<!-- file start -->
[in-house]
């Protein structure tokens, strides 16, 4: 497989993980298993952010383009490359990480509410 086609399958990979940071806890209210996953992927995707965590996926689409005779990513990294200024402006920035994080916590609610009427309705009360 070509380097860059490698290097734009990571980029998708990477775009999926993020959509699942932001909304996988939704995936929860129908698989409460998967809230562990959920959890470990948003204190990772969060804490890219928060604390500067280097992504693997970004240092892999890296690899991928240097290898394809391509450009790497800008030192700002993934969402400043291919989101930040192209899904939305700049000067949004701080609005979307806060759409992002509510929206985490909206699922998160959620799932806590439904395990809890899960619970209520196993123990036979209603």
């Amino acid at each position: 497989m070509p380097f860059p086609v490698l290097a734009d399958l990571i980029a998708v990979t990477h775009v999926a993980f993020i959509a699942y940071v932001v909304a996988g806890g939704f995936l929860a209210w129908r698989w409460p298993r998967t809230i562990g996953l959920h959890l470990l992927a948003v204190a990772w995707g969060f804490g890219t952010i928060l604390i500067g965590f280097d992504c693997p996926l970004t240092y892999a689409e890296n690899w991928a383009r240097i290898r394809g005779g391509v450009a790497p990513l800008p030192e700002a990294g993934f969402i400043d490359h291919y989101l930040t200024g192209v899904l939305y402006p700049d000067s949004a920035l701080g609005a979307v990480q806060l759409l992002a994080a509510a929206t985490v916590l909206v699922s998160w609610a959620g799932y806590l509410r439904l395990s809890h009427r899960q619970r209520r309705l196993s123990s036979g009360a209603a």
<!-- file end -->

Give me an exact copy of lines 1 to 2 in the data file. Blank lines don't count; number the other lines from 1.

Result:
[in-house]
């Protein structure tokens, strides 16, 4: 497989993980298993952010383009490359990480509410 086609399958990979940071806890209210996953992927995707965590996926689409005779990513990294200024402006920035994080916590609610009427309705009360 070509380097860059490698290097734009990571980029998708990477775009999926993020959509699942932001909304996988939704995936929860129908698989409460998967809230562990959920959890470990948003204190990772969060804490890219928060604390500067280097992504693997970004240092892999890296690899991928240097290898394809391509450009790497800008030192700002993934969402400043291919989101930040192209899904939305700049000067949004701080609005979307806060759409992002509510929206985490909206699922998160959620799932806590439904395990809890899960619970209520196993123990036979209603």